Source: https://fr.wikipedia.org/wiki/Haute-Saône

In our view, the priest who wrote Pierre Boukman's death certificate, recognized the 'Boukman" surname as Flemish. And though he could have been informed that Pierre Boukman hailed from the town of Lure, influenced by the Flemish strain in "Boukman", the priest, wrote that the deceased came from French Flanders.
He wasn't mistaking. Because the Belgian archives (http://www.arch.be) prove him right. In Belgium, where a portion of the population speaks Flemish, we found a significant number of individuals named "Boukman." Although the spelling of that surname varies : "Boukmans", "Bouchmans", "Boocman" etc.














Source : http://search.arch.be/fr/rechercher-des-personnes/resultats/q/persoon_achternaam_t_0/Boukman/q/persoon_voornaam_t_0/Pierre/q/zoekwijze/p/start/0?M=0&V=0&O=0&persoon_0_periode_soort=geboorte&persoon_0_periode_geen=0&sort=persoon_achternaam_s_0&direction=desc

Indeed, the evidence leads us to affirm that the name "Boukman" was Flemish (French Flanders, Belgian Flanders). That name arrived in the colony of Saint Domingue, either via the Jesuits, who attributed it to the captives who received various Christian names (such as Boukman) ; either via settlers with that surname (such as Pierre Boukman) ; or through other settlers who gave it to their captives with no specific reason other than the fact that they had knowledge of that name.
But no matter the angle at which this subject is approached, it remains a fact that Boukman was an ancient Christian name. It was found in Britain, Germany and elsewhere (without rendering Muslims those thus named; nor did anyone carry a book everywhere because of that name) (5). Moreover, in the United States, in 1760, 31 years before Bois Caiman, we spotted two
enlisted white christian men named "Boukman" :

"A.D. 1760 : To the following persons, for a detachment from Colonel Henry Hyne’s regiment, vix: (...)
Ulric Boukman, for flour, £48 08 00.
Anthony Boukman, for two head of cattle, £2333 03 00." (6)

We even came across the Boukman family coast of arms :


Source : https://www.familytreeassistant.com/surnames/Boukman-family-tree.html

Bookman : the German connection

For the sake of argument, let's say that Boukman's name was really spelled "Bookman", as proposed by the islamic revisionists, would that implied an islamic relation? Absolutely not. Because, according to the Oxford dictionary of American Family names, "Bookman" as a family name, originated from Germany :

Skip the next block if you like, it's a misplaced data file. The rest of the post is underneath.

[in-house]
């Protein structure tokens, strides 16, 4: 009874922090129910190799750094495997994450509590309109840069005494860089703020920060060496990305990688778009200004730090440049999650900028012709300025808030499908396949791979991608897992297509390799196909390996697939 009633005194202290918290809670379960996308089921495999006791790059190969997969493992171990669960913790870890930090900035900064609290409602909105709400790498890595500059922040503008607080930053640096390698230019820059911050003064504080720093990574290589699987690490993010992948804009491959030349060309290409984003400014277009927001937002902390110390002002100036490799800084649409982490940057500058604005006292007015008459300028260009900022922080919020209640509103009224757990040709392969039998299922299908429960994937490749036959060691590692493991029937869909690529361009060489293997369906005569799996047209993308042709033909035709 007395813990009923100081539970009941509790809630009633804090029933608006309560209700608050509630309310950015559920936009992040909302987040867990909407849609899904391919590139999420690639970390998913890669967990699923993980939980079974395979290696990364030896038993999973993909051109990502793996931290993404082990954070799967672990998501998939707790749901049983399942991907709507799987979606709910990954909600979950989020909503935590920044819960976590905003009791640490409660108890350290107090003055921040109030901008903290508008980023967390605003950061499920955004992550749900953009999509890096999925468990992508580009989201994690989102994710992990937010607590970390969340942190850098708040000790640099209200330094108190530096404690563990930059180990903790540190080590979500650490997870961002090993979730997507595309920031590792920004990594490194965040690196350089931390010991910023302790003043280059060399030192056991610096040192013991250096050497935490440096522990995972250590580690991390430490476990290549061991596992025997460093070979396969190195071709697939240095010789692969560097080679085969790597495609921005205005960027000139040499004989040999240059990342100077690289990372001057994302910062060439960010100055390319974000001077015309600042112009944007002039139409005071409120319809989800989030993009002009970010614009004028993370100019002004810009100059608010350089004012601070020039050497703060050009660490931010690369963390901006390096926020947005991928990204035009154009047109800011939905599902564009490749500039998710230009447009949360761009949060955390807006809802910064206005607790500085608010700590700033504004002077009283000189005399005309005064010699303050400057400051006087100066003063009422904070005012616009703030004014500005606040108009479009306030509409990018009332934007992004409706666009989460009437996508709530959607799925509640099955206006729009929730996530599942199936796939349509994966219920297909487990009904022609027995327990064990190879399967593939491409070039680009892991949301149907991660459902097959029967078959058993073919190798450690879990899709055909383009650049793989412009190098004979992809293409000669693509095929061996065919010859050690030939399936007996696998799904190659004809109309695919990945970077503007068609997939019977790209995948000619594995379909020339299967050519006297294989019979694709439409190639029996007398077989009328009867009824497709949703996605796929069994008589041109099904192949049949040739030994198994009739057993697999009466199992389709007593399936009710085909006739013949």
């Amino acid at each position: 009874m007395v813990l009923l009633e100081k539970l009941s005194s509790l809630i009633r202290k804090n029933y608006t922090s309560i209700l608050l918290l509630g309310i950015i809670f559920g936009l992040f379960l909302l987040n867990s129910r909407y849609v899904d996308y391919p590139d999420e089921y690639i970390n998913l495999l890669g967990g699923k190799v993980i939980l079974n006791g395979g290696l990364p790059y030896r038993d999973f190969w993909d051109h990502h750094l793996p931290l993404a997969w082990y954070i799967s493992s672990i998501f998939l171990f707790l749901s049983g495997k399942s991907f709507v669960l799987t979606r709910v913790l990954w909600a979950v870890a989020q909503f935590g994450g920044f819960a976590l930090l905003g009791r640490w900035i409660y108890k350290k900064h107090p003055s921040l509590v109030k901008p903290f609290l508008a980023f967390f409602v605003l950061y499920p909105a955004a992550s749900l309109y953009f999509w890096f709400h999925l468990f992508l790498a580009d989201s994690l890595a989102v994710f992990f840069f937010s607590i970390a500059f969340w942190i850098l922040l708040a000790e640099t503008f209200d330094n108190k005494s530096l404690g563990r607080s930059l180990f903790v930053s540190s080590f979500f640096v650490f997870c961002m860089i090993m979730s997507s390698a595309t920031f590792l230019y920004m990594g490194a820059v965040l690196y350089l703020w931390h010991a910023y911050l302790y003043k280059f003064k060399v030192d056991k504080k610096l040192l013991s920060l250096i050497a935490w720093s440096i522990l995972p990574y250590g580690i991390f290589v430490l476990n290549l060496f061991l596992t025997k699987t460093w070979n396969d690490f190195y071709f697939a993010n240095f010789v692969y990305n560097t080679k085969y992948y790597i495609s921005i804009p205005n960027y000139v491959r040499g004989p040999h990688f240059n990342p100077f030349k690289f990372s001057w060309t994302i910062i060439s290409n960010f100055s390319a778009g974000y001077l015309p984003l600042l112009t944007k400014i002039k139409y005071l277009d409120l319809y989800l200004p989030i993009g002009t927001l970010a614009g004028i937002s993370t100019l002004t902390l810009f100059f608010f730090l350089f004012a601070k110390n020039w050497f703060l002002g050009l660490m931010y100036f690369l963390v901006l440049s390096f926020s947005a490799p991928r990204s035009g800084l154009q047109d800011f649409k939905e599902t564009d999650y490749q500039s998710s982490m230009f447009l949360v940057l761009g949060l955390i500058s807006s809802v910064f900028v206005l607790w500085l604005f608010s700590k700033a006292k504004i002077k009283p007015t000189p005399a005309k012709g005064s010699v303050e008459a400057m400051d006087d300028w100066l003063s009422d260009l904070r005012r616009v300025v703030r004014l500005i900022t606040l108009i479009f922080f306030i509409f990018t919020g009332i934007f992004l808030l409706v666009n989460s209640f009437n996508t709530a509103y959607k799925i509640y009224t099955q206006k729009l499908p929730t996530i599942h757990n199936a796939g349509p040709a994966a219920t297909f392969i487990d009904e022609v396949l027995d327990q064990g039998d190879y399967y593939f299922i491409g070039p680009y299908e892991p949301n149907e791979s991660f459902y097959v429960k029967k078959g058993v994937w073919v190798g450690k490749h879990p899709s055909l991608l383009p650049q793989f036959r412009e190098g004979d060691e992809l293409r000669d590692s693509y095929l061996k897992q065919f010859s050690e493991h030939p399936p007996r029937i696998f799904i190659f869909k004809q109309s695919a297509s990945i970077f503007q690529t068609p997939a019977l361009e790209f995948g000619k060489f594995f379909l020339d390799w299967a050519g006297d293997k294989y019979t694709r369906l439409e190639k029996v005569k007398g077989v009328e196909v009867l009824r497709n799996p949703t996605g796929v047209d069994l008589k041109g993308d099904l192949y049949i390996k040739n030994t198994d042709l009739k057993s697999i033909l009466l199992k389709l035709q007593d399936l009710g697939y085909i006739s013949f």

"Bookman Name Meaning German (Bo(o)kmann) : North German cognate of Buchmann, of which this may also be an Americanized spelling." (7)
Further analysis of the Bookman surname brings us back to medieval Germany or Prussia, as it was then called :
 "The German state of Prussia, which reached the zenith of its power in the late 19th century, is the glorious birthplace of the distinguished surname Bookman. In the medieval era, after the fall of the Roman Empire, the German lands were inhabited by a variety of Barbarian tribes. The borders of the Barbarian kingdoms changed frequently, but the region that became known as Prussia was roughly divided between the areas of Brandenburg-Prussia, West Prussia, and East Prussia.
The colorful history of Brandenburg-Prussia provides a glimpse at the oldest origins of the Bookman family." (8)
The facts are consistent. And they show that the name Boukman, no matter how it was spelled in the colony of Saint Domingue or elsewere in the Americas, was Christian-European with no link to islam whatsoever.

(1) Jean-Philippe Garran de Coulon. Rapport sur les troubles de Saint-Domingue. Tome 2. Paris, 1793. p.212.
(2) Émile Chauveau. Souvenirs de l'École Sainte-Geneviève: Notice sur ces éleves tués à l'ennemi. Paris, 1873. Quoted by Le Figaro (Paris. 1854). 08/08/1901.
(3) Mgr. J. M. Jan Les congrégations religieuses à Saint-Domingue, 1681-1793, Port-au-Prince, 1951. p.5.
(4) ANOM) Archives Nationale d’Outremer), État civil de St-Domingue, par. 33 (Port-au-Prince/Saint-Domingue), 1757, p./vue 38
(5) "Family Tree Assistant". URL: https://www.familytreeassistant.com/surnames/Boukman-family-tree.html
(6) South Carolina. Thomas Cooper. The Statutes at Large of South Carolina: Acts from 1752 to 1786. David James McCord, 1838. pp.119-120.
(7) Dictionary of American Family Names, Oxford, 2003. URL: http://www.oxfordreference.com/view/10.1093/acref/9780195081374.001.0001/acref-9780195081374-e-6220?rskey=5XXqLO&result=6220
(8) House Of Names. URL:  https://www.houseofnames.com/bookman-family-crest

How to cite this article:
Rodney Salnave. "Origin of the Boukman name". Oct. 6, 2016. Updated Oct. 6, 2016. [online] URL: http://bwakayiman.blogspot.ca/2016/10/origin-of-boukman-name.html ; Retrieved on [enter date]